Sunburned, gaunt and greviously underslept, the average Torontonian party-goer is in rough shape this week after the World Electronic Music Festival, or WEMF 2007 this past weekend. To nobody’s surprise, WEMF isn’t dead, international trance DJ Ryan “OS/2” Kruger isn’t retiring and the image of thousands of ravers from the city camping in an Ontario field for three days is seemingly burned into Toronto’s collective tube. It is estimated that over 5,500 people, mostly from the GTA and upstate New York, attended the three-day festival at the Niagara Regional Exhibition in Welland, ON.
This year’s event, organized by Destiny, Goodfellaz and Projek, promised a return to an all-dance format as last year’s Cutting Edge stage becomes this year’s Cutting Edge Music Festival in Grand Bend, Ontario next weekend. WEMF headliners included one guy from Pendulum, Mix Master Mike of the Beastie Boys, MSTRKRFT, Mark EG, Hatiras, Brisk, UFO, Jen Mas, Brak and AC Slater split up among three main stages. There were also a number of smaller, renegade soundsystems, set up by generator-toting beat junkies from around the continent.
The grassy location of this year’s WEMF was a massive improvement over last year‘s dusty campground in distant Tweed, and it would be a surprise if it wasn’t used for the festival’s fourteenth year in 2008: local response from the Welland community of 50,000 was surprisingly positive, in stark contrast to places like Orangeville whose residents spent WEMF’s weekend there constantly calling the police. The short drive from Toronto and one’s ability to get real food in town are also major bonuses. Allan Benner, a writer for the Welland Tribune, makes WEMF sound like a church picnic in his several candy-coated, feel-good articles about the festival. It seems like the estimated $1 million injection into the local economy was well-received by a town that has seen several industries closing local employment centres, and Welland’s mayor, Damian Goulbourne, expressed interest in creating a “niche for culture in Welland,” which may result in the construction of a major concert hall for future music festivals.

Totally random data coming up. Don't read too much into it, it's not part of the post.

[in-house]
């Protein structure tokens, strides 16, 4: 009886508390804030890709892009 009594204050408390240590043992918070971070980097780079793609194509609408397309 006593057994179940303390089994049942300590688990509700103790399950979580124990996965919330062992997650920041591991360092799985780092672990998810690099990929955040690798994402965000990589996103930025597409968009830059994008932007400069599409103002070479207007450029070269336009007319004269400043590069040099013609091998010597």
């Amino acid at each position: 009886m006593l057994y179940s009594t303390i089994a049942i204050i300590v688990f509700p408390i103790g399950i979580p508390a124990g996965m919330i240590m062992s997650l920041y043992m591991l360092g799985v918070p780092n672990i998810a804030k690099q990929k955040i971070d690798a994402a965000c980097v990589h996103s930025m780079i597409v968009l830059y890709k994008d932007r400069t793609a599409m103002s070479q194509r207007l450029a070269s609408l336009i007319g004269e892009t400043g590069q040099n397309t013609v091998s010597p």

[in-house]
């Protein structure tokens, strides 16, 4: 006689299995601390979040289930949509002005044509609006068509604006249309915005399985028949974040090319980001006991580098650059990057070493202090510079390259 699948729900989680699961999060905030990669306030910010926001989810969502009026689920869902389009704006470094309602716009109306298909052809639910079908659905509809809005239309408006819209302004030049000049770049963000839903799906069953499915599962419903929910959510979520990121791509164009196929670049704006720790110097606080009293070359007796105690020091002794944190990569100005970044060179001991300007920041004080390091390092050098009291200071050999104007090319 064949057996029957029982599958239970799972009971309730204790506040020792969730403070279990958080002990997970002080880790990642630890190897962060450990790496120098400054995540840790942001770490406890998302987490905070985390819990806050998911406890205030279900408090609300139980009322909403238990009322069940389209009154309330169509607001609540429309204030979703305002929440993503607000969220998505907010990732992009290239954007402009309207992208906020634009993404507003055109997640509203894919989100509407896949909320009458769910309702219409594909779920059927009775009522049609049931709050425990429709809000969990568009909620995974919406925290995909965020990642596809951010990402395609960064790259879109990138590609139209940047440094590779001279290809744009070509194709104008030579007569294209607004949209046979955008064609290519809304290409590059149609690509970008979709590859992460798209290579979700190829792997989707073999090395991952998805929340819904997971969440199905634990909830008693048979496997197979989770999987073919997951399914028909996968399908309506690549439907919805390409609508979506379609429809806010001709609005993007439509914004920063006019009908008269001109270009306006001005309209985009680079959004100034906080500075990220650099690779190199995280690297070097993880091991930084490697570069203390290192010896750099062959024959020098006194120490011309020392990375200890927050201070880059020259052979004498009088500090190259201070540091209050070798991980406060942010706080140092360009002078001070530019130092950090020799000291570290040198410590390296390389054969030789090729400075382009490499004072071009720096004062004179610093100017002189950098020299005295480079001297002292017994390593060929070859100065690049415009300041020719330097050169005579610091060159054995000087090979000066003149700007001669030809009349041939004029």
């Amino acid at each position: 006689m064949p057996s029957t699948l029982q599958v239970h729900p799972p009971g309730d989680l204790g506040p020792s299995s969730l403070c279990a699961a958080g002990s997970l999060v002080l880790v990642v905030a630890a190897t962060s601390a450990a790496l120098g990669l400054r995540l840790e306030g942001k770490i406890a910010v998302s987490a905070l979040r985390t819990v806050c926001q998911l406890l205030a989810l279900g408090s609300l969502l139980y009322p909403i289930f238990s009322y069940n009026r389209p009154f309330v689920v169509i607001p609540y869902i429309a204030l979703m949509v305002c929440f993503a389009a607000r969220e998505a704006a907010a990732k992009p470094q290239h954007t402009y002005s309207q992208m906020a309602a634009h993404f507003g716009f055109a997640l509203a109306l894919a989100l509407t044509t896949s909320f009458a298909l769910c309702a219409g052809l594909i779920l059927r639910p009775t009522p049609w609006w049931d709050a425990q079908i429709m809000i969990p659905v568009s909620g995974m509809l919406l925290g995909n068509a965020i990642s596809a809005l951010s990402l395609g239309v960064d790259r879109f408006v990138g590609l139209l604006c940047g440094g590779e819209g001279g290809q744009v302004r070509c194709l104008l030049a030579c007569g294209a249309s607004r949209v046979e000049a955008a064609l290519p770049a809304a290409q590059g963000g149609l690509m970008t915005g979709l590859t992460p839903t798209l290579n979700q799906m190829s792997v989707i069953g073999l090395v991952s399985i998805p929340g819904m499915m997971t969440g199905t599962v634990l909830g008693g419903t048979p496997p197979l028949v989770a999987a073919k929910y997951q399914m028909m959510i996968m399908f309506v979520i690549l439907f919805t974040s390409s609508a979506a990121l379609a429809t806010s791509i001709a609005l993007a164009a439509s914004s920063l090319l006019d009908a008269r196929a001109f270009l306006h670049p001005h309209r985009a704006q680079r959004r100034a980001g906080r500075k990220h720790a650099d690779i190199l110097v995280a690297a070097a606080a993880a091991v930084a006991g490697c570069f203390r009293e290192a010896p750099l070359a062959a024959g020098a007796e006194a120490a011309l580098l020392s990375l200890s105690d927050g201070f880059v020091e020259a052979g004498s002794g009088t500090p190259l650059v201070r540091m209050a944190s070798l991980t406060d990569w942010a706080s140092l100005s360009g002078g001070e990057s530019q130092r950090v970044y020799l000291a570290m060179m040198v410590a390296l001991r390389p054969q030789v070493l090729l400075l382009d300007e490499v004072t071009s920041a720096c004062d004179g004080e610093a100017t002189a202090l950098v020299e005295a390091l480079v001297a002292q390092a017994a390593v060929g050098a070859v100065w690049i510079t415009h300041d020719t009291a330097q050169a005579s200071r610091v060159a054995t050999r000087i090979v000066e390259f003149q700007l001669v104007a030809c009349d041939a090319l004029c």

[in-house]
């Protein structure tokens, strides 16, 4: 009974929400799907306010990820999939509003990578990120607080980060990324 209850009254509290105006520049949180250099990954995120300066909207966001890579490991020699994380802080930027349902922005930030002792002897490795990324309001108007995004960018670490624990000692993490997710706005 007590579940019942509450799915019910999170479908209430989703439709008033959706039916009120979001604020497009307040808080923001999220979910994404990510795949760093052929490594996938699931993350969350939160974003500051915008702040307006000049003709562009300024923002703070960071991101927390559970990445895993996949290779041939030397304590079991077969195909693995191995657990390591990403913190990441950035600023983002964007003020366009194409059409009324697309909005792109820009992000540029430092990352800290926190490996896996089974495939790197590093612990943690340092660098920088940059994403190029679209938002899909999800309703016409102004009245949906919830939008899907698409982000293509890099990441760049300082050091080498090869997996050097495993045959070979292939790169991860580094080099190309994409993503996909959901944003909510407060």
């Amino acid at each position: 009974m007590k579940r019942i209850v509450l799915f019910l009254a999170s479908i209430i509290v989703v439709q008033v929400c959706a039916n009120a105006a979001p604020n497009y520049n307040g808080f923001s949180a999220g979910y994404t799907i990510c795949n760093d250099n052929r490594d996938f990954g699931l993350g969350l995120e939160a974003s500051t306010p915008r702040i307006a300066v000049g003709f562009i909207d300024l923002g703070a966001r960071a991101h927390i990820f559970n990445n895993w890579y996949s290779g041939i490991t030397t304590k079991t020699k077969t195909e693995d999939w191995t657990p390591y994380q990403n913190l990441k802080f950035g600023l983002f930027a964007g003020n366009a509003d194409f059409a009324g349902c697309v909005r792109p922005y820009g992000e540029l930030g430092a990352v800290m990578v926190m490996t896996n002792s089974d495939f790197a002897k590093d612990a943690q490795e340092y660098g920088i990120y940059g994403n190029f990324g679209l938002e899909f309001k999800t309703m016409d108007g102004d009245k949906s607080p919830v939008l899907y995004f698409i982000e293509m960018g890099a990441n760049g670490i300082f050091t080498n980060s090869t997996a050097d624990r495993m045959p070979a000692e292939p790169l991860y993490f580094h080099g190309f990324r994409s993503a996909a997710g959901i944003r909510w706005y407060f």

The event was not without its hiccups, such as an advertised-but-disappointing early music shutdown on Friday night, a building whose aluminum walls sounded positively awful from outside when rattling with the heavy bass of the hardcore stage, a handful of broken promises, and the usual cracked-out, sketchy things people do when they’ve been awake for three days on an alphabet of substances, but judging by the positive reviews on websites like TorontoJungle, Purerave and TorontoRaves, Toronto’s restless dance music community is already starting to think about WEMF 2008.
Panoramas by PhatRaver.